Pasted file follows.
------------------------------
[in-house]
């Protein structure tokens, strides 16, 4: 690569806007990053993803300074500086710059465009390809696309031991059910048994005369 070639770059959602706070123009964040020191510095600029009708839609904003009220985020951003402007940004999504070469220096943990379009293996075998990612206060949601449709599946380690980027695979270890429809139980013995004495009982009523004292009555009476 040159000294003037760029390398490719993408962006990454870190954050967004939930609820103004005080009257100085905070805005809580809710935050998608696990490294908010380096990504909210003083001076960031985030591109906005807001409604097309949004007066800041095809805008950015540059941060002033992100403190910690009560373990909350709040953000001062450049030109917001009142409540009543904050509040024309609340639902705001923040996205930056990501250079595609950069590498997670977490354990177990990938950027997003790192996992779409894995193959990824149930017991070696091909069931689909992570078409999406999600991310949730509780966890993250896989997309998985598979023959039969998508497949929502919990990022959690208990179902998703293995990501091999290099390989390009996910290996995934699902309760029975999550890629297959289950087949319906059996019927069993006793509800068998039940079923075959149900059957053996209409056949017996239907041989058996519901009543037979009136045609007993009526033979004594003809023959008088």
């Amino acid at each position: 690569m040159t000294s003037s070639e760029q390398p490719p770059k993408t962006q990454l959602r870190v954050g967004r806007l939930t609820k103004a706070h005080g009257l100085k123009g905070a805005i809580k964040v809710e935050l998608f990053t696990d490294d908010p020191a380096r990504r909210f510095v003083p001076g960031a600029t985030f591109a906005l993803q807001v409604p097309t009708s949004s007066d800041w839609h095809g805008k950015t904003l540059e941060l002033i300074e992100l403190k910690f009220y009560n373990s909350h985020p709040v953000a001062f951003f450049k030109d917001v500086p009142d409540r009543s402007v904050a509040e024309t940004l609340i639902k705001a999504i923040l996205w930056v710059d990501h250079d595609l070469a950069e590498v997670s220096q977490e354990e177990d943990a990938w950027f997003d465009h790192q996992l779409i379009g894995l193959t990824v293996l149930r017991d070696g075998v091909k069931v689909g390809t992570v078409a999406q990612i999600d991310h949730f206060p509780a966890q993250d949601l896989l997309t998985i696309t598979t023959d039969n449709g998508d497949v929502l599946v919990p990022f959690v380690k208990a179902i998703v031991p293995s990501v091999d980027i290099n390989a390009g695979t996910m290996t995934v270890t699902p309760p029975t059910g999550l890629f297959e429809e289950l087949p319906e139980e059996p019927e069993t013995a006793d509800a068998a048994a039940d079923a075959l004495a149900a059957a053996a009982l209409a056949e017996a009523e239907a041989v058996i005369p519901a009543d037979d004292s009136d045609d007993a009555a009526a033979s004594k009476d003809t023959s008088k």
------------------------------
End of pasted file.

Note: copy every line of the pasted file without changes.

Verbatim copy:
[in-house]
């Protein structure tokens, strides 16, 4: 690569806007990053993803300074500086710059465009390809696309031991059910048994005369 070639770059959602706070123009964040020191510095600029009708839609904003009220985020951003402007940004999504070469220096943990379009293996075998990612206060949601449709599946380690980027695979270890429809139980013995004495009982009523004292009555009476 040159000294003037760029390398490719993408962006990454870190954050967004939930609820103004005080009257100085905070805005809580809710935050998608696990490294908010380096990504909210003083001076960031985030591109906005807001409604097309949004007066800041095809805008950015540059941060002033992100403190910690009560373990909350709040953000001062450049030109917001009142409540009543904050509040024309609340639902705001923040996205930056990501250079595609950069590498997670977490354990177990990938950027997003790192996992779409894995193959990824149930017991070696091909069931689909992570078409999406999600991310949730509780966890993250896989997309998985598979023959039969998508497949929502919990990022959690208990179902998703293995990501091999290099390989390009996910290996995934699902309760029975999550890629297959289950087949319906059996019927069993006793509800068998039940079923075959149900059957053996209409056949017996239907041989058996519901009543037979009136045609007993009526033979004594003809023959008088």
């Amino acid at each position: 690569m040159t000294s003037s070639e760029q390398p490719p770059k993408t962006q990454l959602r870190v954050g967004r806007l939930t609820k103004a706070h005080g009257l100085k123009g905070a805005i809580k964040v809710e935050l998608f990053t696990d490294d908010p020191a380096r990504r909210f510095v003083p001076g960031a600029t985030f591109a906005l993803q807001v409604p097309t009708s949004s007066d800041w839609h095809g805008k950015t904003l540059e941060l002033i300074e992100l403190k910690f009220y009560n373990s909350h985020p709040v953000a001062f951003f450049k030109d917001v500086p009142d409540r009543s402007v904050a509040e024309t940004l609340i639902k705001a999504i923040l996205w930056v710059d990501h250079d595609l070469a950069e590498v997670s220096q977490e354990e177990d943990a990938w950027f997003d465009h790192q996992l779409i379009g894995l193959t990824v293996l149930r017991d070696g075998v091909k069931v689909g390809t992570v078409a999406q990612i999600d991310h949730f206060p509780a966890q993250d949601l896989l997309t998985i696309t598979t023959d039969n449709g998508d497949v929502l599946v919990p990022f959690v380690k208990a179902i998703v031991p293995s990501v091999d980027i290099n390989a390009g695979t996910m290996t995934v270890t699902p309760p029975t059910g999550l890629f297959e429809e289950l087949p319906e139980e059996p019927e069993t013995a006793d509800a068998a048994a039940d079923a075959l004495a149900a059957a053996a009982l209409a056949e017996a009523e239907a041989v058996i005369p519901a009543d037979d004292s009136d045609d007993a009555a009526a033979s004594k009476d003809t023959s008088k």